IMF Cuts 2017 Growth Forecast for UK and US

IMF Cuts 2017 Growth Forecast for UK and US

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    Trump and May Discuss Business
    President Donald Trump talks with British Prime Minister Theresa May during a bilateral meeting in the Oval Office, Friday, January 27, 2017. Prime Minister May was the first Head of State to officially visit the White House. (Official White House Photo by Shealah Craighead)

    If you thought the US and UK economies were going to see great growth in 2017, it might be time to think again—at least, according to the International Monetary Fund (IMF) that recently cut the growth forecasts for both countries.

    The move signals a change in the global economy, as other countries pick up the slack from economies once thought to be the most powerful on the globe.

    “Weaker than Expected” UK Growth

    After originally predicting the UK economy could grow by 2%, the IMF changed its forecast to 1.7% growth, citing “weaker-than-expected activity” during the first quarter of 2017 when the economy grew just 0.2%. It was the first downgrade since the Brexit vote last year.

    The IMF had initially raised its forecast for the UK after the referendum and a stronger-than-expected end to 2016, predicting 2017 growth of 1.1% in October 2016 and increasing it again in January and April.

    Although the IMF has been closely watching the Brexit proceedings to see the impact on the economy, the most recent downgrade is solely due to early 2017 performance.

    “We have long predicted that Brexit would have some negative long-term effects, but in the case of this year’s forecast [downgrade] we are basing it purely on the observation of data for the first part of this year which has been weaker than expected,” said Maurice Obstfeld, the IMF’s chief economist. “Our projections for long-term British growth are actually based on a pretty optimistic assessment of how the negotiations are likely to turn out, so if things are worse than that it will turn out to be correspondingly worse for the British economy.”

    The IMF didn’t change its UK prediction for 2018 and acknowledged that much of its forecast depends on the outcome of the Brexit negotiations. One key risk facing the global economy is that Brexit talks will end in failure.

    US Growth Drops

    The prediction for the US was also dropped by 2.3% to 2.1%. US growth for 2018 was decreased from 2.5% to 2.1%.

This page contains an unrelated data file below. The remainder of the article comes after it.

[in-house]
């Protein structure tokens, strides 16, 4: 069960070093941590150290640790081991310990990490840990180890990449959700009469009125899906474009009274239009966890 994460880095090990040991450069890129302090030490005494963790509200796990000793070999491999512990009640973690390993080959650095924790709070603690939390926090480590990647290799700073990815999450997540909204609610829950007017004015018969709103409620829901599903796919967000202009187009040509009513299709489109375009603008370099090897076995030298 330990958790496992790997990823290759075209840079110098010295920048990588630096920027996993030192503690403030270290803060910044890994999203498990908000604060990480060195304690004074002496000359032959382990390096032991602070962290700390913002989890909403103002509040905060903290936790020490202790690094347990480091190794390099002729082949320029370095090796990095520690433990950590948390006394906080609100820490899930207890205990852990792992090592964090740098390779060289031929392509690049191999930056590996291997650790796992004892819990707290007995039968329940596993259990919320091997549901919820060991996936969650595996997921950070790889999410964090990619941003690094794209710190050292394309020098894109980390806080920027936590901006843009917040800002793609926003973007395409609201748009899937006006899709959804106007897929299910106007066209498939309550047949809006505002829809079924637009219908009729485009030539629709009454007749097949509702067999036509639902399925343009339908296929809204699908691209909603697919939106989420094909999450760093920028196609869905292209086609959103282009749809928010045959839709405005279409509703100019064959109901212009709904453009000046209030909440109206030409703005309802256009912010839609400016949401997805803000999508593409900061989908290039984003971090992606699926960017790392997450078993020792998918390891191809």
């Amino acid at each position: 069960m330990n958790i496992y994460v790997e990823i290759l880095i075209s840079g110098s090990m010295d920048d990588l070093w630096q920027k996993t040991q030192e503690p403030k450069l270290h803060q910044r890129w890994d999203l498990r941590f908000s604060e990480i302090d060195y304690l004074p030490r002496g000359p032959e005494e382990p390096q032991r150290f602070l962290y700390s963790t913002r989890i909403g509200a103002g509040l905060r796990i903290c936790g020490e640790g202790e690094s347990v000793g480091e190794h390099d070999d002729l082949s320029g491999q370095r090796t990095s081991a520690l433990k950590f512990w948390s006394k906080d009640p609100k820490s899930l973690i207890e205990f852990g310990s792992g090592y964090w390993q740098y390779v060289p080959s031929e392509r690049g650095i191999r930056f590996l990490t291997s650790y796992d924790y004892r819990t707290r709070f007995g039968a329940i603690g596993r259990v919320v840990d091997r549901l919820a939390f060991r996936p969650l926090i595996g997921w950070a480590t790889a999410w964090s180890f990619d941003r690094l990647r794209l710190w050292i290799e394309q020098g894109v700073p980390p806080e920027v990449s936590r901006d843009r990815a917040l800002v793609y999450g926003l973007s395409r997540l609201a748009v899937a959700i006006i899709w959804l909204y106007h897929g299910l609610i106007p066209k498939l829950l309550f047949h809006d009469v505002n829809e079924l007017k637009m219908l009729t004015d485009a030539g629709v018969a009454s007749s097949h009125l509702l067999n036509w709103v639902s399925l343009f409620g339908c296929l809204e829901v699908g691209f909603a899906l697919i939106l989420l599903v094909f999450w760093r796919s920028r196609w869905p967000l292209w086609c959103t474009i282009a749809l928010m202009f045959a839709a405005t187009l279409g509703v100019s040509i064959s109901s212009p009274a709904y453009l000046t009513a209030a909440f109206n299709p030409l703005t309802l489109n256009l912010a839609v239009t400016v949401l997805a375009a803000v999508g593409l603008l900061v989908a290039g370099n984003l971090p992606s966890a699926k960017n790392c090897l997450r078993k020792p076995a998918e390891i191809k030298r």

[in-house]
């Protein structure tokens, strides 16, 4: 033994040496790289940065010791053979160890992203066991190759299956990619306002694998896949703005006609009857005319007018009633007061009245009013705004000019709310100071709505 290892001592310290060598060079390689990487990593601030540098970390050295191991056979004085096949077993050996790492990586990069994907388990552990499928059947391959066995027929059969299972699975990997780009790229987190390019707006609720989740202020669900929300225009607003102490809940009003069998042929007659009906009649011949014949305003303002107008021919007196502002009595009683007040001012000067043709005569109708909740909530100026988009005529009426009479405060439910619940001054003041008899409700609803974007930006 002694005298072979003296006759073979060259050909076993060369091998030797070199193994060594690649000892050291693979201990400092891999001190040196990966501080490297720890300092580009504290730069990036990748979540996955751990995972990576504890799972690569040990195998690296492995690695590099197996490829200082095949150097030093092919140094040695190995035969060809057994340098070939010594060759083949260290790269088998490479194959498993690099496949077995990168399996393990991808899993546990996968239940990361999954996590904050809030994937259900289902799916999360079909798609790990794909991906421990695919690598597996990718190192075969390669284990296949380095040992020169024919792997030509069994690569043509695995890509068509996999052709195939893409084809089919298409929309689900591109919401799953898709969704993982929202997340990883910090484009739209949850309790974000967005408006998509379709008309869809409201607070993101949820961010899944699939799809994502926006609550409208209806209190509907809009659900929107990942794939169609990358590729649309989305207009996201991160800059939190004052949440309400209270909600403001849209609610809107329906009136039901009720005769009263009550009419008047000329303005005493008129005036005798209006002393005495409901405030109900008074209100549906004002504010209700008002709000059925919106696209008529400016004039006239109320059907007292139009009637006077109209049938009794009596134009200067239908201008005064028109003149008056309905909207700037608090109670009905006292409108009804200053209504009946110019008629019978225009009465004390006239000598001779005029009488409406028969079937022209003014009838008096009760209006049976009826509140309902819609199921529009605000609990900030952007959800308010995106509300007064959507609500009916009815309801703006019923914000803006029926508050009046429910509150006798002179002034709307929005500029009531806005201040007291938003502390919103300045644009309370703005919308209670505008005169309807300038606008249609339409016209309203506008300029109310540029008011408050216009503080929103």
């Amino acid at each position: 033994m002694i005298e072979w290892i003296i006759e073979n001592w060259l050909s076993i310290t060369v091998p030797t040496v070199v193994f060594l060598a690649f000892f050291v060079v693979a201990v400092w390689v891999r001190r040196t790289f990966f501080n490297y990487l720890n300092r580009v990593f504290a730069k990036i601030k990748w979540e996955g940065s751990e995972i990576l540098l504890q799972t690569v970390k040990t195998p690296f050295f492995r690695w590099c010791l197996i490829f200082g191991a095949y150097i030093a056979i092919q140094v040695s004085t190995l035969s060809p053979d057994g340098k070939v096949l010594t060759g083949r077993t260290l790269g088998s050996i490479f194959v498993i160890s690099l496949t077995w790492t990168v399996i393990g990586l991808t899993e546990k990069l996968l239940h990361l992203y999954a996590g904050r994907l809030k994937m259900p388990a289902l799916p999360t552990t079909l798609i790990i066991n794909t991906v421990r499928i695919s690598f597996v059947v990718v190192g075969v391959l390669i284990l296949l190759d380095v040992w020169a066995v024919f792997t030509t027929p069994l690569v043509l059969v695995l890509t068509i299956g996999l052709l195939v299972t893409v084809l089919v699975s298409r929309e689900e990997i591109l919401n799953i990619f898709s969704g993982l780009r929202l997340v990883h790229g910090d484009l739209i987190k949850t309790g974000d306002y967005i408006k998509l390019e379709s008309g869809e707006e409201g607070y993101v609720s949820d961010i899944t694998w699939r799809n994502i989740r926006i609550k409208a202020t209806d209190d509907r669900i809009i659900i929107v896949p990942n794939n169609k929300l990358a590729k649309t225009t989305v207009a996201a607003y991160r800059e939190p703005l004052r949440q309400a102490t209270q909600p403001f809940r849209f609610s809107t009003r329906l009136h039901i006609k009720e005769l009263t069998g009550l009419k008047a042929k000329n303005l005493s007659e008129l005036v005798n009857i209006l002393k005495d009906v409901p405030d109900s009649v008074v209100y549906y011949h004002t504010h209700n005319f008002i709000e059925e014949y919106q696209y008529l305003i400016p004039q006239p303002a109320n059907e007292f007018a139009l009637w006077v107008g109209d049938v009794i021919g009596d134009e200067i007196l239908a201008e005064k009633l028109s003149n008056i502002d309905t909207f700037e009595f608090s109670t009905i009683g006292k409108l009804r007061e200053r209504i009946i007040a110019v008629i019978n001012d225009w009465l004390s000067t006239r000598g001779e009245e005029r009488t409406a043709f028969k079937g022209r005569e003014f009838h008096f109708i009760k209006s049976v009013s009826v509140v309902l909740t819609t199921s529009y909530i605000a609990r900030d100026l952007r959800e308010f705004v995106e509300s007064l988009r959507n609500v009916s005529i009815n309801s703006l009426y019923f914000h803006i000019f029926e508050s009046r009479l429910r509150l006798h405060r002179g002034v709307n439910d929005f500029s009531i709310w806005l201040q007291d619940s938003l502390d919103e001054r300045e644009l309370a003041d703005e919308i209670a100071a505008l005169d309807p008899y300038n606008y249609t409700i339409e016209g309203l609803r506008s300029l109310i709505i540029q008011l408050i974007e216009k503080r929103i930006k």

The IMF said its reasons for changing 2017 and 2018 projections for the US are because the country’s fiscal policy will be “less expansionary” than previously assumed, meaning that Donald Trump’s expected policies to expand the economy are now in danger of not getting passed.

    The IMF acknowledged that the most important downgrade for the global growth perspective is the US. With US fiscal policy difficult to predict, the country’s economy could slow and impact the rest of the world.

    Rest of the World

    The British and American Relationship

    The IMF’s forecast for the global economy as a whole is unchanged at 3.5% for 2017 and 3.6% for 2018. This is largely due to strong performances in China, Japan, and the eurozone as the world leans less on the strength of the UK and US economies.

    The IMF increased its growth projections for many countries in the eurozone, including France, Germany, Italy, and Spain. China’s forecast also received a boost to 6.7% from 6.6%.

    “The recovery in global growth that we projected in April is on a firmer footing; there is now no question mark over the world economy’s gain in momentum,” said Obstfeld.

    The IMF encouraged advanced countries with weak demand and low inflation to support growth through fiscal policy without raising borrowing costs too quickly in an effort to strengthen the entire global economy.

    Although IMF predictions aren’t always correct, they are generally accepted as a good benchmark for economic performance. Downgrades to the UK and the US show the shifting power in the global economy and highlight how things are changing around the world.

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